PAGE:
• And the 3-way game Ombre has an interesting property: The Ombre is in a position of competition against the other 2 players. Any game in which the Black Queen trumps all other cards is one with a lot of thematic resonances. Solo takes away the stable role of the Ombre, and all players compete against each other and in which there are no fixed partnerships but fixed partnerships may arise in play. Sounds like a great game for competition and scheming.

Speculating about Objects

The Speculative Turn collection addresses the issue of objects.

How are objects to be given their due? By "explaining their existence in terms of a deeper material basis" or "letting them exist only in their appearances, relations, qualities, or effects"? Neither, replies Harman, taking the actualist position. Neither, replies Grant, from a realist position. There is an outside to objects and an anteriority to them, but not a substance like that of the object. It is a real domain of "pure productivity" that is "irreducible to fully constituted objects" (26).

The challenge is how to examine the history of objects as worked with and perceived by embodied persons which achieves some kind of actualism, never mind a more comprehensive realism.

Excited about Speculative Realism? Me Too!

From the intro to a great open access book from re-press.org: The Speculative Turn: Continental Materialism and Realism.

The Zero Books blog characterizes speculative realism as a "contemporary philosophy which defines itself loosely in its stance of metaphysical realism against the dominant forms of post-Kantian philosophy or what it terms correlationism."

And it sounds like this:

"Freud's death drive ... argues that the disspiative tendency towards death must neccessarily be channelled through the available affordances of the organism. It is this system of affordances that Negarestani labes the 'necrocracy' and it is the organism's local necrocracy which determines the possibilities and limites of any emancipatory image. Capitalism, as a necrocratic regime, is therefore a restrictive and utterly human system which binds the excess of extinction to a conservative framework grounded upon the human's means of channelling the death drive. As such it remains incapable of any truly emanicpatory potential, even in its accelerationist variants."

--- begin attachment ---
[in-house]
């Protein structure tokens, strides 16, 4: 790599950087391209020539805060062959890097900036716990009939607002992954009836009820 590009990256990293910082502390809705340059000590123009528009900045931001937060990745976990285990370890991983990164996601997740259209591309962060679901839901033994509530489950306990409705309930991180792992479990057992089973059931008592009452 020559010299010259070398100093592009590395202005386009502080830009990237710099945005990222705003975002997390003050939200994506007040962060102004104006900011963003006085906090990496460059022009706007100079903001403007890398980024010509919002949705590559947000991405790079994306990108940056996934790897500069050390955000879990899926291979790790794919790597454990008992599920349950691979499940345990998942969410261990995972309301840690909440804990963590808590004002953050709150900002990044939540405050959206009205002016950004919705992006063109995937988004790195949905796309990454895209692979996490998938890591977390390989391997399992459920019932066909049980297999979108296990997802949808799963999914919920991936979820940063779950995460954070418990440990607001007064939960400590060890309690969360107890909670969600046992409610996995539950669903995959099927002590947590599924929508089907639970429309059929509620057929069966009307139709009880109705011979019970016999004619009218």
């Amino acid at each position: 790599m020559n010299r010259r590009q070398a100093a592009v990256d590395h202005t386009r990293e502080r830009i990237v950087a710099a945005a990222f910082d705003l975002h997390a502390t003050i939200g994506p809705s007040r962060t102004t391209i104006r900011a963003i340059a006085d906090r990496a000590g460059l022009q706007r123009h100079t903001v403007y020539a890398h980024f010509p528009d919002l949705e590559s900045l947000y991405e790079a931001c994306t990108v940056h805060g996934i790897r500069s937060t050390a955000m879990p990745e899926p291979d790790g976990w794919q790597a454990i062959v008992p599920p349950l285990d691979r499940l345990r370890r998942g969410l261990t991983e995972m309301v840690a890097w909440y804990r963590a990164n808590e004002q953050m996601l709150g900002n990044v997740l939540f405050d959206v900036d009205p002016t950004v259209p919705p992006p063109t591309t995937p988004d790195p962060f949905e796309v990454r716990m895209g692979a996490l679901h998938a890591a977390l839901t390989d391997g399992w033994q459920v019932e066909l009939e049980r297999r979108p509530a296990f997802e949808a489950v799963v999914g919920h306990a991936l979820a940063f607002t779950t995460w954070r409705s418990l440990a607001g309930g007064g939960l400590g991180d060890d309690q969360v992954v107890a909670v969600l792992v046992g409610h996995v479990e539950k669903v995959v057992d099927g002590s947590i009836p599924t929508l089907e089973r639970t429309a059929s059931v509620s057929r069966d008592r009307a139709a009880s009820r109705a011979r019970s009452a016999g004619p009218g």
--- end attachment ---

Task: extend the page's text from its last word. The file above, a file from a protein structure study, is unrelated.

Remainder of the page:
Right on.

These folks?


The Speculative Turn: Continental Materialism and Realism
Levi Bryant, Nick Srnicek and Graham Harman (eds.)

Continental philosophy has entered a new period of ferment. The long deconstructionist era was followed with a period dominated by Deleuze, which has in turn evolved into a new situation still difficult to define. However, one common thread running through the new brand of continental positions is a renewed attention to materialist and realist options in philosophy. Among the current giants of this generation, this new focus takes numerous different and opposed forms. It might be hard to find many shared positions in the writings of Badiou, DeLanda, Laruelle, Latour, Stengers, and Zizek, but what is missing from their positions is an obsession with the critique of written texts. All of them elaborate a positive ontology, despite the incompatibility of their results. Meanwhile, the new generation of continental thinkers is pushing these trends still further, as seen in currents ranging from transcendental materialism to the London-based speculative realism movement to new revivals of Derrida. As indicated by the title The Speculative Turn, the new currents of continental philosophy depart from the text-centered hermeneutic models of the past and engage in daring speculations about the nature of reality itself. This anthology assembles authors, of several generations and numerous nationalities, who will be at the center of debate in continental philosophy for decades to come.

Histories of Perception: The Challenge

"[T]here could be ... reinterpretation of the history of perception such that both its micro and macro characterstics are accounted for." (56)

OK: who's got that theory?

Ihde, Don. "Is There Always Perception?" Consequences of Phenomenology. Albany: State University of New York P, 1986. 48-67. EPUB file.